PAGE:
Executives from Tianjin Airlines welcomed government officials, journalists and a celebrity chef into the company’s A330 training cabin last week to taste new low-carbon meals.
As part of WildAid’s Shu Shi campaign, the airline will begin offering in-flight meals featuring fruit, vegetables and seafood, but no meat. The selections will first be offered in business class on some international routes starting in June 2018.
Shu Shi is a part of WildAid’s ongoing effort to support the Recommended Dietary Guidelines of the Chinese Nutrition Society, which suggest limiting annual meat consumption to a maximum of 27.4 kg per person, compared to current average of 63 kg in China.
A WildAid survey shows that the Chinese public may be receptive to some dietary shifts. Eighty-eight percent of respondents were aware that meat consumption was unhealthy, while 40% were aware of the associated GHG emissions.
Overall, 83 percent of respondents were willing to eat vegetarian at least one day each week for their health and the planet, with 62 percent willing to eat vegetarian two or more days each week.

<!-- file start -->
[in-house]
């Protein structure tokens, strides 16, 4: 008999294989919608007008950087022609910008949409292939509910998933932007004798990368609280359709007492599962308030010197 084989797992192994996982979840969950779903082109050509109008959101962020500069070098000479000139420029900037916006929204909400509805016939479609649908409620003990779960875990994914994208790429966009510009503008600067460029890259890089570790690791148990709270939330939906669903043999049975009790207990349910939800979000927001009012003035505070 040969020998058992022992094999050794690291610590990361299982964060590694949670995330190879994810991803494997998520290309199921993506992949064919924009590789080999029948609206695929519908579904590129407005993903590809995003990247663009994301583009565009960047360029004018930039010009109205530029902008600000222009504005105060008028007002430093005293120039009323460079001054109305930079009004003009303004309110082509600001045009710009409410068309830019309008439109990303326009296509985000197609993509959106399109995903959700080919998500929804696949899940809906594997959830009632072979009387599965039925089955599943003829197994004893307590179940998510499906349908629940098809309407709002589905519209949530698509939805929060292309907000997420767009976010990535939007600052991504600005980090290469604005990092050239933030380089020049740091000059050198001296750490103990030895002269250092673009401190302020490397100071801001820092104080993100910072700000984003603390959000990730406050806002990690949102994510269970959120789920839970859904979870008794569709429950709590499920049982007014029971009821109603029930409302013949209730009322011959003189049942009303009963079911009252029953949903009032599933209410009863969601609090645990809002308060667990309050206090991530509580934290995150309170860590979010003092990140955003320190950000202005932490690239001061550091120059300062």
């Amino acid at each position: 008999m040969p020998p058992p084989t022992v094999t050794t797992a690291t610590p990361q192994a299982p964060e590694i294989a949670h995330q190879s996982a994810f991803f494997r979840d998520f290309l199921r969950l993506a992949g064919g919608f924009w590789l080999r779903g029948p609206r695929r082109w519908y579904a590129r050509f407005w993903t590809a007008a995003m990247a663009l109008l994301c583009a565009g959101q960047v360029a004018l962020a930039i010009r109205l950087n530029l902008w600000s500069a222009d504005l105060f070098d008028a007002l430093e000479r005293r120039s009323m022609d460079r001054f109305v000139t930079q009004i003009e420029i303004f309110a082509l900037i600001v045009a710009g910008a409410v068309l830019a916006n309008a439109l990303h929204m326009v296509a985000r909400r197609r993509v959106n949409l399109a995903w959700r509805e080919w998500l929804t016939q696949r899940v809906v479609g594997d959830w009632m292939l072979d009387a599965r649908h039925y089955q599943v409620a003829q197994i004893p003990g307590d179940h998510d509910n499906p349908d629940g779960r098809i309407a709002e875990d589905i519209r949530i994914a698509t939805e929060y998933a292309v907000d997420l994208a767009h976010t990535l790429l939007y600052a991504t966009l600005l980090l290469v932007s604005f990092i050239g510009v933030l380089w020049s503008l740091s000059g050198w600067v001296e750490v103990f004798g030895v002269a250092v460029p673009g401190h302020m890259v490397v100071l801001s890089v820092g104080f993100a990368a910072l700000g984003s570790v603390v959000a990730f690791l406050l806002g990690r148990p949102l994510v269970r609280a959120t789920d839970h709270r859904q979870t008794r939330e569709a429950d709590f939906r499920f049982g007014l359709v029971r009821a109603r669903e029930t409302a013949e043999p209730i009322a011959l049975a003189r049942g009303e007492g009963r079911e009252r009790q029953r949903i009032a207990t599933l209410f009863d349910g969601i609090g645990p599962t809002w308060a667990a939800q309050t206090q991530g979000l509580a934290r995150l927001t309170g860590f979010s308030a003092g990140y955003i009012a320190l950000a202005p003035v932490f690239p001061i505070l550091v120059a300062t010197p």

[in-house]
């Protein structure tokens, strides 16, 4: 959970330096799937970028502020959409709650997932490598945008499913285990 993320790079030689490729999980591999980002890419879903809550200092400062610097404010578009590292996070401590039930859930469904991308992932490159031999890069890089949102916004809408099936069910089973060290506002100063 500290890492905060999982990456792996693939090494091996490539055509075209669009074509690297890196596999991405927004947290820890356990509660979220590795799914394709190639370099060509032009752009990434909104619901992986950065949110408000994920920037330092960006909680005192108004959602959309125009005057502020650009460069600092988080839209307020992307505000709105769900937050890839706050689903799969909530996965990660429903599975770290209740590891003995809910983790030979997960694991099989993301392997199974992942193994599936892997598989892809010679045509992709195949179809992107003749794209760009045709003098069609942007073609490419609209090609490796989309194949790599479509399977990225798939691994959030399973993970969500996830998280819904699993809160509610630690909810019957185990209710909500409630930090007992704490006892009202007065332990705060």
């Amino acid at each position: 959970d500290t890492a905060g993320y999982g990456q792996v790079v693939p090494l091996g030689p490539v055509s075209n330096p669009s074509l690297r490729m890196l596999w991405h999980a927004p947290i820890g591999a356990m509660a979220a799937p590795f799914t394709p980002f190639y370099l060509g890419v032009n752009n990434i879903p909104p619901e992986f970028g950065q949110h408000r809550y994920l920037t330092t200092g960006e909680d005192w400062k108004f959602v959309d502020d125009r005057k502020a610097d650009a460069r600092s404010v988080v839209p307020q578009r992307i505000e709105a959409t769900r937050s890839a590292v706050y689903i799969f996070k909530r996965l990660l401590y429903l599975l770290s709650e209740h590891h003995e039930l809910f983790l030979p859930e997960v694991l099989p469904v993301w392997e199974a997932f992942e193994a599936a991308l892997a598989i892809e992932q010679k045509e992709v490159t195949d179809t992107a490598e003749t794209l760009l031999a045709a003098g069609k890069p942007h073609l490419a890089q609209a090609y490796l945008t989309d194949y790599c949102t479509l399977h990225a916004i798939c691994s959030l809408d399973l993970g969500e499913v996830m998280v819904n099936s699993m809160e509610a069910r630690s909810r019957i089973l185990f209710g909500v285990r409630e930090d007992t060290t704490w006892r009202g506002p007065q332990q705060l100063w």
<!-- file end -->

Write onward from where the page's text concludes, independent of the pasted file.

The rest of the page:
Shu Shi, which means vegetable in Chinese and has connotation of comfort and wellbeing, promotes adopting a healthier diet as a fashionable and playful way to help fight climate change. The campaign features superstars Angelababy, Huang Lei and Huang Xuan and aims to empower Chinese consumers to make dietary choices that have smaller climate impacts.
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WildAid is a non-profit organization with a mission to end the illegal wildlife trade in our lifetimes. While most wildlife conservation groups focus on protecting animals from poaching, WildAid primarily works to reduce global consumption of wildlife products such as elephant ivory, rhino horn and shark fin soup. With an unrivaled portfolio of celebrity ambassadors and a global network of media partners, WildAid leverages more than $218 million in annual pro-bono media support with a simple message: When the Buying Stops, the Killing Can Too.
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